iPhone OS, developed by Apple, is an operating system for the iPhone and iPod touch, Apple’s smart phone and touch screen portable media player, respectively. These devices are multi-touch, meaning they recognize multiple pints of contact. This feature allows users to interact with the iPhone OS device using finger motions such as touching a button on the screen, slide your finger to drag an object and pinching or unpinching your fingers to zoom in or out.
With the iPhone OS, users can manage contacts and notes, send and receive e-mail and text messages, view a compass, connect to the Internet wirelessly and browse the Web, check stock, access maps and get directions, listen to music, watch movies and videos, and display photos. It also has free Wi-Fi at the iTunes Music Store.
The BlackBerry operating system runs on handheld devices supplied by RIM (Research in Motion). BlackBerry devices provide functionality of PIM, such as managing schedules, contacts, appointments and phone functionality. Also offer wireless capability that includes sending e-mails, SMS and instant messages; connect to the Internet and browse the Web; and access to Bluetooth devices. Some BlackBerry devices allow users to take images, play music, and access maps and directions.
Information on the device easily synchronizes wireless with a computer or other BlackBerry device. Many BlackBerry devices include a mini-keyboard; some have touch screens.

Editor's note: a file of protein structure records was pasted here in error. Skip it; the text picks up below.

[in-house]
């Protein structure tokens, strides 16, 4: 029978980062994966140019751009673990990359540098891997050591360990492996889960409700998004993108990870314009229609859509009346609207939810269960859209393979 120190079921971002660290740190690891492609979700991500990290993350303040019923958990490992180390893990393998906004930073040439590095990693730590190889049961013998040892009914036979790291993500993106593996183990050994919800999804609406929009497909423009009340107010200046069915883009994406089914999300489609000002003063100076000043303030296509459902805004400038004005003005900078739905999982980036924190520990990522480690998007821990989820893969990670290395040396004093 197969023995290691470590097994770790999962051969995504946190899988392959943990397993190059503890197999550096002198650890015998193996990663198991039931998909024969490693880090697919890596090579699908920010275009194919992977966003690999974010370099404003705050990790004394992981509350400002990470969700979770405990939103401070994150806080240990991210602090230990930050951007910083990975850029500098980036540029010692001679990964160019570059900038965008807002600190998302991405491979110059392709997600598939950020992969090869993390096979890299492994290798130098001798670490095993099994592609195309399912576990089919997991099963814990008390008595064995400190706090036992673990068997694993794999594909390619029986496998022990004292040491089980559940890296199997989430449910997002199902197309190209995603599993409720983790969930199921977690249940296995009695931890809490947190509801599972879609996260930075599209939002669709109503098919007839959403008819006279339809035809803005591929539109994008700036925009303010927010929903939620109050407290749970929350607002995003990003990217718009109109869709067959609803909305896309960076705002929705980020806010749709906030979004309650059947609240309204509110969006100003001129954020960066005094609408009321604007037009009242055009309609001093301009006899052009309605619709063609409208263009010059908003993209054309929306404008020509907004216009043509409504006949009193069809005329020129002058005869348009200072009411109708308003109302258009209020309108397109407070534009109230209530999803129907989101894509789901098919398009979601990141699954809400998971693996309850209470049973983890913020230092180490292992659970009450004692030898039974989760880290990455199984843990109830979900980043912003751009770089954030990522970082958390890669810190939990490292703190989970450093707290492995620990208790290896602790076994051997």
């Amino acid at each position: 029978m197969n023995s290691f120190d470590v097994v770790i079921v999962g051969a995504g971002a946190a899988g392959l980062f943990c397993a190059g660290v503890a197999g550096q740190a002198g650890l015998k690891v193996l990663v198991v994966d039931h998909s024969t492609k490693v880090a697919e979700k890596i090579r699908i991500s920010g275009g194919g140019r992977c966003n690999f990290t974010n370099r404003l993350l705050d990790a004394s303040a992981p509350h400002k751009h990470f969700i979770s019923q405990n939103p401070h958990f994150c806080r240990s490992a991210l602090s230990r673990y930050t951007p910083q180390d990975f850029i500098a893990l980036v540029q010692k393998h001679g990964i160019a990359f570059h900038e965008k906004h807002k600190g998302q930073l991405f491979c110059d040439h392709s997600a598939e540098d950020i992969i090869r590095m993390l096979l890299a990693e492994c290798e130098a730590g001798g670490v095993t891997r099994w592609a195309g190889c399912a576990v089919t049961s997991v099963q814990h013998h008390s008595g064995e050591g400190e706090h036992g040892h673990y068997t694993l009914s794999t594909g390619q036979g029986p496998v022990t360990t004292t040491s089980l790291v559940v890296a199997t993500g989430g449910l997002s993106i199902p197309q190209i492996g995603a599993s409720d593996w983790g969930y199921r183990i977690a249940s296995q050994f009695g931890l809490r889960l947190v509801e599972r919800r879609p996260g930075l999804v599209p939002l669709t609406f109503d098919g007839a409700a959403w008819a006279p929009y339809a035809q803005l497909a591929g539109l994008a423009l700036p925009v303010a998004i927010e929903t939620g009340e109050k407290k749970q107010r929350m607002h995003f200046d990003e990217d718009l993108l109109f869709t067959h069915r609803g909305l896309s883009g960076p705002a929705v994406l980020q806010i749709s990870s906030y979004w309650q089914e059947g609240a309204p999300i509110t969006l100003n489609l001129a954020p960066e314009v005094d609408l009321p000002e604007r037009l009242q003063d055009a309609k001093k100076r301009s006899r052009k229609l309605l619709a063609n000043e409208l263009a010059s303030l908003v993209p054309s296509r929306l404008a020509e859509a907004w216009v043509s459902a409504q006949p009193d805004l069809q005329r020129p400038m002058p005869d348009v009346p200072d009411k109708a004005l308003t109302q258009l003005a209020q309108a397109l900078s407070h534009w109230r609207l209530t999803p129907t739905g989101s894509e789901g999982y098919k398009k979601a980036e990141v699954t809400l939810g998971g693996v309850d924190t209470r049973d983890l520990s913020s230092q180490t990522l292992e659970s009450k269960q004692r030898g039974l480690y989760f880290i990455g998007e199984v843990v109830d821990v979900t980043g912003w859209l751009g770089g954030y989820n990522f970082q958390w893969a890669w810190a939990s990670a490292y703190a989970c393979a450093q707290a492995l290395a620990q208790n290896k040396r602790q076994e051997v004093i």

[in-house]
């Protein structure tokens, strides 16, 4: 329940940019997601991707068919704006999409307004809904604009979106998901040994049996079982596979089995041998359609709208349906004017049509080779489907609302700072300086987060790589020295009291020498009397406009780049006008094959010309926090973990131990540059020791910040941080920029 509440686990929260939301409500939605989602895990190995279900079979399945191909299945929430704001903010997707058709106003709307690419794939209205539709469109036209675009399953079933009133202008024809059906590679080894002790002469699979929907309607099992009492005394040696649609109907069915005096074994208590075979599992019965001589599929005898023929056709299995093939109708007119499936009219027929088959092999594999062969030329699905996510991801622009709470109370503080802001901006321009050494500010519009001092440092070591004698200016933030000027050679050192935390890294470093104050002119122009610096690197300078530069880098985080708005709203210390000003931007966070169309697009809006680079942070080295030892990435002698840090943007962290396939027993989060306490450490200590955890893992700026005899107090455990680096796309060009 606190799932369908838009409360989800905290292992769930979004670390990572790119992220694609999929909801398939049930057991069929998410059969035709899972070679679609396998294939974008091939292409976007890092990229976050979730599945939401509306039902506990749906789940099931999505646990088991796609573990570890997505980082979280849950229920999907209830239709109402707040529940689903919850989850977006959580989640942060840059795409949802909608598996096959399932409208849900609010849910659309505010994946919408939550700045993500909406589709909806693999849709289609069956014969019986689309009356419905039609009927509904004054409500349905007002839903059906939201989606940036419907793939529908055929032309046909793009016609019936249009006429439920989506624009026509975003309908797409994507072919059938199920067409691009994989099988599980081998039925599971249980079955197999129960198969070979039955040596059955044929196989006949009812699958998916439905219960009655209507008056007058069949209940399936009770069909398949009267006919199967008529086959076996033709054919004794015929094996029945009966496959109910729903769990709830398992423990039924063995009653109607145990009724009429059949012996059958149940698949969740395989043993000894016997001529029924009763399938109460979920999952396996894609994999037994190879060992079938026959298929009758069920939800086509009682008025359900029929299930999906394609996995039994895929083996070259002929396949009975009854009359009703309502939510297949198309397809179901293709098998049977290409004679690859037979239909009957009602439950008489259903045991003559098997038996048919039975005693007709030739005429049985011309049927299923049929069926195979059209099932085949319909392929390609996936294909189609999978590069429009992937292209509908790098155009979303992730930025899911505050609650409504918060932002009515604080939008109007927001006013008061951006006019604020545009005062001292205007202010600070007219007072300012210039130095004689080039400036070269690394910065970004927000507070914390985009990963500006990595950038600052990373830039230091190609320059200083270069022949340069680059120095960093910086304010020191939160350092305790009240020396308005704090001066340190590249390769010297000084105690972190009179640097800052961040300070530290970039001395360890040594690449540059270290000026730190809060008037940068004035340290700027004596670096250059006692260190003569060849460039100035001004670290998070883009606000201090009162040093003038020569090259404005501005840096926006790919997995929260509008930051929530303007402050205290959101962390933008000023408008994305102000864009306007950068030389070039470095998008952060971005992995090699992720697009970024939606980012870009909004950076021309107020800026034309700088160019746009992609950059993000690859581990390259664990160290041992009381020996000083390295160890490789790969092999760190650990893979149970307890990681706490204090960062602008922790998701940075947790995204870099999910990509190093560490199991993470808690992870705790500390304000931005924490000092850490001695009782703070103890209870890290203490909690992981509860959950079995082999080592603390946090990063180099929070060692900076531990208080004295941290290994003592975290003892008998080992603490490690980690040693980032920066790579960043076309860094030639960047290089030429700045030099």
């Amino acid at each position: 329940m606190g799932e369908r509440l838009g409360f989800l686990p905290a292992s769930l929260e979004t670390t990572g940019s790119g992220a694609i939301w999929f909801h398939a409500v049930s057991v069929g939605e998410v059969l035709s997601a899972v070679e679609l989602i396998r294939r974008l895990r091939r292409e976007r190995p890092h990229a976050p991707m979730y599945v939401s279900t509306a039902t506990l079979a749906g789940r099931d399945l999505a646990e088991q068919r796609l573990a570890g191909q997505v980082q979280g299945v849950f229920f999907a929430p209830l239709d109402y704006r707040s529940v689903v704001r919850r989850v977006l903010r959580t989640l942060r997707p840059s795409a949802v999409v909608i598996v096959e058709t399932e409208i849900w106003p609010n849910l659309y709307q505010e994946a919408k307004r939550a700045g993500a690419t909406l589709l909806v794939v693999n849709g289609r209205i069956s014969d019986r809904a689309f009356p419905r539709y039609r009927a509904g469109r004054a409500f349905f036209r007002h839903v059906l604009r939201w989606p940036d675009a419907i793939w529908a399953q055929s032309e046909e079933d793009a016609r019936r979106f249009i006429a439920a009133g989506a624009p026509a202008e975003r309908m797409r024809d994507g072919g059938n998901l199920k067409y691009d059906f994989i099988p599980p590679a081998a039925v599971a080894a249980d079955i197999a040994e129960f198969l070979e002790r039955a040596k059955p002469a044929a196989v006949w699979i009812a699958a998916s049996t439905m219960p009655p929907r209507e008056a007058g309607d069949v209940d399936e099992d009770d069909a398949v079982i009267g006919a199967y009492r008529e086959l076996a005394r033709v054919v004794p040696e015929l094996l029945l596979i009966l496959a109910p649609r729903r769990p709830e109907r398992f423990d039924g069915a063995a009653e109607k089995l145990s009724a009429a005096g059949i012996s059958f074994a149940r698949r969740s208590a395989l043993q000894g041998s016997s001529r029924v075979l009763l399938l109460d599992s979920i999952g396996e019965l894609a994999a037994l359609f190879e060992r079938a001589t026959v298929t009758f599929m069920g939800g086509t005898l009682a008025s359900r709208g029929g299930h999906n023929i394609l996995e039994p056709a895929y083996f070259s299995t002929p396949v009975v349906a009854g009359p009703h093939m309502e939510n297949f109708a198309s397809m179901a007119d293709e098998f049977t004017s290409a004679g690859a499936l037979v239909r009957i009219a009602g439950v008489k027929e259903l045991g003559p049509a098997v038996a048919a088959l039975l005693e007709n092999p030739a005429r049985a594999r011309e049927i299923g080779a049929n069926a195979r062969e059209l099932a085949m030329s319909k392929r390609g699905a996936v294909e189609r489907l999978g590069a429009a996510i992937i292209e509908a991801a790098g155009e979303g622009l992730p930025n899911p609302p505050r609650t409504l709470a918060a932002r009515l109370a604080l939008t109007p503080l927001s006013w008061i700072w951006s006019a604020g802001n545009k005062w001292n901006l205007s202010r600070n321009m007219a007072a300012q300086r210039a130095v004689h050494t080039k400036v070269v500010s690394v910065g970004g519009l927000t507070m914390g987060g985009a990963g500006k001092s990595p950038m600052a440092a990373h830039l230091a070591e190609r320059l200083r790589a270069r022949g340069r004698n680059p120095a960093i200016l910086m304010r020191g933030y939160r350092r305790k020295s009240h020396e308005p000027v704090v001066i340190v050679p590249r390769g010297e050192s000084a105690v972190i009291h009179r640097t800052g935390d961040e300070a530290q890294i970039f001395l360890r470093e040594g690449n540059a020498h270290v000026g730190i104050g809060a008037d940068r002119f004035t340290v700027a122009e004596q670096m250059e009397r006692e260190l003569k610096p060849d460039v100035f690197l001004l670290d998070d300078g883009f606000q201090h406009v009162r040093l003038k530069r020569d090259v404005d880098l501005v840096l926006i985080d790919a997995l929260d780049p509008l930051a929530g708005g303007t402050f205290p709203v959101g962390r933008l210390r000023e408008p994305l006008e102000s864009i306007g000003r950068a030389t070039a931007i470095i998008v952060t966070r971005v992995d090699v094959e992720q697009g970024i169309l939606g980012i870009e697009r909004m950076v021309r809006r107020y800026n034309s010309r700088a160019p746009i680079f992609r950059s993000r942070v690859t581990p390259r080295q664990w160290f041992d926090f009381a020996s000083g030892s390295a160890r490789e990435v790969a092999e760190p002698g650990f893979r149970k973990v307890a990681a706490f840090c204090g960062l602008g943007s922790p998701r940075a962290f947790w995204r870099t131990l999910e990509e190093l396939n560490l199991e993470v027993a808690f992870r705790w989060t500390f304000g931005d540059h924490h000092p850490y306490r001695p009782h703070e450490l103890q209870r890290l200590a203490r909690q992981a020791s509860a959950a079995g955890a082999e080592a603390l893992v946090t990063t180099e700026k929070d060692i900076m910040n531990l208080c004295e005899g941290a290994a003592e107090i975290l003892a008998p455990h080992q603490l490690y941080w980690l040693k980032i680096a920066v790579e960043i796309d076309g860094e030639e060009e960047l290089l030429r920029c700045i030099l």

Google Android is an operating system designed by Google for mobile devices. Used on more than 20 different types of mobile devices, Google Android allows programmers to design programs specifically for devices supporting this operating system. Google Android contains features such as access to email accounts, an alarm clock, video capture, access to Google Apps, Wi-Fi access, and easy Web browsing.
Embedded Linux is a scaled-down Linux operating system designed for smart phones, PDAs, portable media players, Internet and telephones, and many other types of devices and computers requiring an embedded operating system. Devices with embedded Linux offer calendar and address book and other PIM features, touch screen and handwriting recognition. Many also allow you to connect to music, and send e-mail and instant messages. Devices that use embedded Linux synchronize with desktop computers using a variety of technologies including Bluetooth.
Symbian OS is a multi-tasking operating system open source designed for smart phones. In addition to making phone calls, users of Symbian OS can maintain contact lists; save appointments; Surf the Web; and send and receive text and picture messages, e-mail messages and faxes via a smart phone. Users center data by pressing keys on the keypad or keyboard, touching the screen, writing on the screen with the stylus, or speaking into the smart phone. Symbian OS allows users to communicate wirelessly.